21.3 Cohomology of sheaves

Let $\mathcal{C}$ be a site, see Sites, Definition 7.6.2. Let $\mathcal{F}$ be an abelian sheaf on $\mathcal{C}$. We know that the category of abelian sheaves on $\mathcal{C}$ has enough injectives, see Injectives, Theorem 19.7.4. Hence we can choose an injective resolution $\mathcal{F}[0] \to \mathcal{I}^\bullet$. For any object $U$ of the site $\mathcal{C}$ we define

21.3.0.1
$$\label{sites-cohomology-equation-cohomology-object-site} H^ i(U, \mathcal{F}) = H^ i(\Gamma (U, \mathcal{I}^\bullet ))$$

to be the $i$th cohomology group of the abelian sheaf $\mathcal{F}$ over the object $U$. In other words, these are the right derived functors of the functor $\mathcal{F} \mapsto \mathcal{F}(U)$. The family of functors $H^ i(U, -)$ forms a universal $\delta$-functor $\textit{Ab}(\mathcal{C}) \to \textit{Ab}$.

It sometimes happens that the site $\mathcal{C}$ does not have a final object. In this case we define the global sections of a presheaf of sets $\mathcal{F}$ over $\mathcal{C}$ to be the set

21.3.0.2
$$\label{sites-cohomology-equation-global-sections} \Gamma (\mathcal{C}, \mathcal{F}) = \mathop{Mor}\nolimits _{\textit{PSh}(\mathcal{C})}(e, \mathcal{F})$$

where $e$ is a final object in the category of presheaves on $\mathcal{C}$. In this case, given an abelian sheaf $\mathcal{F}$ on $\mathcal{C}$, we define the $i$th cohomology group of $\mathcal{F}$ on $\mathcal{C}$ as follows

21.3.0.3
$$\label{sites-cohomology-equation-cohomology} H^ i(\mathcal{C}, \mathcal{F}) = H^ i(\Gamma (\mathcal{C}, \mathcal{I}^\bullet ))$$

in other words, it is the $i$th right derived functor of the global sections functor. The family of functors $H^ i(\mathcal{C}, -)$ forms a universal $\delta$-functor $\textit{Ab}(\mathcal{C}) \to \textit{Ab}$.

Let $f : \mathop{\mathit{Sh}}\nolimits (\mathcal{C}) \to \mathop{\mathit{Sh}}\nolimits (\mathcal{D})$ be a morphism of topoi, see Sites, Definition 7.15.1. With $\mathcal{F}[0] \to \mathcal{I}^\bullet$ as above we define

21.3.0.4
$$\label{sites-cohomology-equation-higher-direct-image} R^ if_*\mathcal{F} = H^ i(f_*\mathcal{I}^\bullet )$$

to be the $i$th higher direct image of $\mathcal{F}$. These are the right derived functors of $f_*$. The family of functors $R^ if_*$ forms a universal $\delta$-functor from $\textit{Ab}(\mathcal{C}) \to \textit{Ab}(\mathcal{D})$.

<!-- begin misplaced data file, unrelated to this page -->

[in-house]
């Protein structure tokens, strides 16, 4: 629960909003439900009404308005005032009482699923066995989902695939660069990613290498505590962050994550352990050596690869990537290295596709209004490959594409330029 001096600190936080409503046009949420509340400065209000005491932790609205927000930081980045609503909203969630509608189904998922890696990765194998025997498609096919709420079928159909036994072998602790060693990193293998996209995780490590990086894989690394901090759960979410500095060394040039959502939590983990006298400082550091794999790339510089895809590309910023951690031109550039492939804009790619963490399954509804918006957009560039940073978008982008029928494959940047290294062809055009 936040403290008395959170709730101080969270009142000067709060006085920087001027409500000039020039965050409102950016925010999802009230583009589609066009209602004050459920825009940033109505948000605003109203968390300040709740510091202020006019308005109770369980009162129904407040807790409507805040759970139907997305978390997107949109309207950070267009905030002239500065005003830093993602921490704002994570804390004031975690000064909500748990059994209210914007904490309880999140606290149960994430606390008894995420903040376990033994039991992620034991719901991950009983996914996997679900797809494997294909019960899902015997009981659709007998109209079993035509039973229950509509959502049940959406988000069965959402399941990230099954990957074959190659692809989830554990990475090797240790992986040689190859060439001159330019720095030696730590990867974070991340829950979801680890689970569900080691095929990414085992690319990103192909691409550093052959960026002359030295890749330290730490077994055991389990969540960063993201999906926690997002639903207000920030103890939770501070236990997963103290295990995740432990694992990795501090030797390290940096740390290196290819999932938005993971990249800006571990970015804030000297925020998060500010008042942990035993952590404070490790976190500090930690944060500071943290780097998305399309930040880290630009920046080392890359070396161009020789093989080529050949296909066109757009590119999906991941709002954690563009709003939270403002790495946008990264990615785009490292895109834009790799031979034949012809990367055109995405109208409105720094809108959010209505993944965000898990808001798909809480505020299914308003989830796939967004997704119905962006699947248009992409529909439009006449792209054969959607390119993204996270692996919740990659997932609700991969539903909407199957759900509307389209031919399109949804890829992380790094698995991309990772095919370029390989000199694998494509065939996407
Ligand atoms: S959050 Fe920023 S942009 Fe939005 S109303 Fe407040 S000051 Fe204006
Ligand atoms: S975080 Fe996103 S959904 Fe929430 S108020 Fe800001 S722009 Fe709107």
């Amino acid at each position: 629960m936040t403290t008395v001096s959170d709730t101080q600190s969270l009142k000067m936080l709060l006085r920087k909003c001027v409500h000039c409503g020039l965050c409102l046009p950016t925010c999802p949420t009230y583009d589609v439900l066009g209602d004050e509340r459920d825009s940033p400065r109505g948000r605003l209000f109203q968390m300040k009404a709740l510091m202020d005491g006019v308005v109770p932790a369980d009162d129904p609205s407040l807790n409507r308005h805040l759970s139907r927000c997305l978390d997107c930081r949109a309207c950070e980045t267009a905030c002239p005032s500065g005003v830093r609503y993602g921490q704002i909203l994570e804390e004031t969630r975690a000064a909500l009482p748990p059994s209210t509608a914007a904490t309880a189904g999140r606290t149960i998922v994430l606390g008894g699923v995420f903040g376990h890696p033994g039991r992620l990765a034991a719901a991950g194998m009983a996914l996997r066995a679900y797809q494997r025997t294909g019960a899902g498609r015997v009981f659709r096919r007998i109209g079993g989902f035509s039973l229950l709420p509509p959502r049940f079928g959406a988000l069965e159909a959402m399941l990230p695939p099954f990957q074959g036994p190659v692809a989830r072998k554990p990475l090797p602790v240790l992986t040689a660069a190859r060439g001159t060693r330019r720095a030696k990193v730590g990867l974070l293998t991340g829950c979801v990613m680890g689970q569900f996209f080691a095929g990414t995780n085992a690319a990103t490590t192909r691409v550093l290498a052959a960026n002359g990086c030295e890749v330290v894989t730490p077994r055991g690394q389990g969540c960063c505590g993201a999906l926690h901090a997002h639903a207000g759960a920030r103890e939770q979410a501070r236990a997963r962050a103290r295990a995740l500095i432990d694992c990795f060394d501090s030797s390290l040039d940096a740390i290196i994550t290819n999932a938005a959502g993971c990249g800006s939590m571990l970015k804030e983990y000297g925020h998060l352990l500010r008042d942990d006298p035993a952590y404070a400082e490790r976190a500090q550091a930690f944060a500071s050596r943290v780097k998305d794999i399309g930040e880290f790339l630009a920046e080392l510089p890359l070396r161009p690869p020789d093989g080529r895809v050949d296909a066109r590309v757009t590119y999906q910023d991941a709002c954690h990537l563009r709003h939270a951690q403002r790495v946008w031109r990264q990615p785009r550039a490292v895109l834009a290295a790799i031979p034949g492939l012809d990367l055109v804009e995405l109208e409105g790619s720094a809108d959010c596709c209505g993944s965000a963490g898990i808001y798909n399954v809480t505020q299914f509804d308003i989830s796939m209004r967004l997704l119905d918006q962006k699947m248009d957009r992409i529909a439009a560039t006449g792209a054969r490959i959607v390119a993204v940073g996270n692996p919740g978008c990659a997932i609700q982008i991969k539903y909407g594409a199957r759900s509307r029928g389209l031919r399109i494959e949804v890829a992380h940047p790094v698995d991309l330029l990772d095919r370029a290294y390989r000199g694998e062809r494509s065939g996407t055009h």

Let $(\mathcal{C}, \mathcal{O})$ be a ringed site, see Modules on Sites, Definition 18.6.1. Let $\mathcal{F}$ be an $\mathcal{O}$-module. We know that the category of $\mathcal{O}$-modules has enough injectives, see Injectives, Theorem 19.8.4. Hence we can choose an injective resolution $\mathcal{F}[0] \to \mathcal{I}^\bullet$. For any object $U$ of the site $\mathcal{C}$ we define

21.3.0.5
$$\label{sites-cohomology-equation-cohomology-object-site-modules} H^ i(U, \mathcal{F}) = H^ i(\Gamma (U, \mathcal{I}^\bullet ))$$

to be the the $i$th cohomology group of $\mathcal{F}$ over $U$. The family of functors $H^ i(U, -)$ forms a universal $\delta$-functor $\textit{Mod}(\mathcal{O}) \to \text{Mod}_{\mathcal{O}(U)}$. Similarly

21.3.0.6
$$\label{sites-cohomology-equation-cohomology-modules} H^ i(\mathcal{C}, \mathcal{F}) = H^ i(\Gamma (\mathcal{C}, \mathcal{I}^\bullet ))$$

it the $i$th cohomology group of $\mathcal{F}$ on $\mathcal{C}$. The family of functors $H^ i(\mathcal{C}, -)$ forms a universal $\delta$-functor $\textit{Mod}(\mathcal{C}) \to \text{Mod}_{\Gamma (\mathcal{C}, \mathcal{O})}$.

Let $f : (\mathop{\mathit{Sh}}\nolimits (\mathcal{C}), \mathcal{O}) \to (\mathop{\mathit{Sh}}\nolimits (\mathcal{D}), \mathcal{O}')$ be a morphism of ringed topoi, see Modules on Sites, Definition 18.7.1. With $\mathcal{F}[0] \to \mathcal{I}^\bullet$ as above we define

21.3.0.7
$$\label{sites-cohomology-equation-higher-direct-image-modules} R^ if_*\mathcal{F} = H^ i(f_*\mathcal{I}^\bullet )$$

to be the $i$th higher direct image of $\mathcal{F}$. These are the right derived functors of $f_*$. The family of functors $R^ if_*$ forms a universal $\delta$-functor from $\textit{Mod}(\mathcal{O}) \to \textit{Mod}(\mathcal{O}')$.

Comment #3238 by Dario Weißmann on

In the second sentence fo the introduction: a abelian

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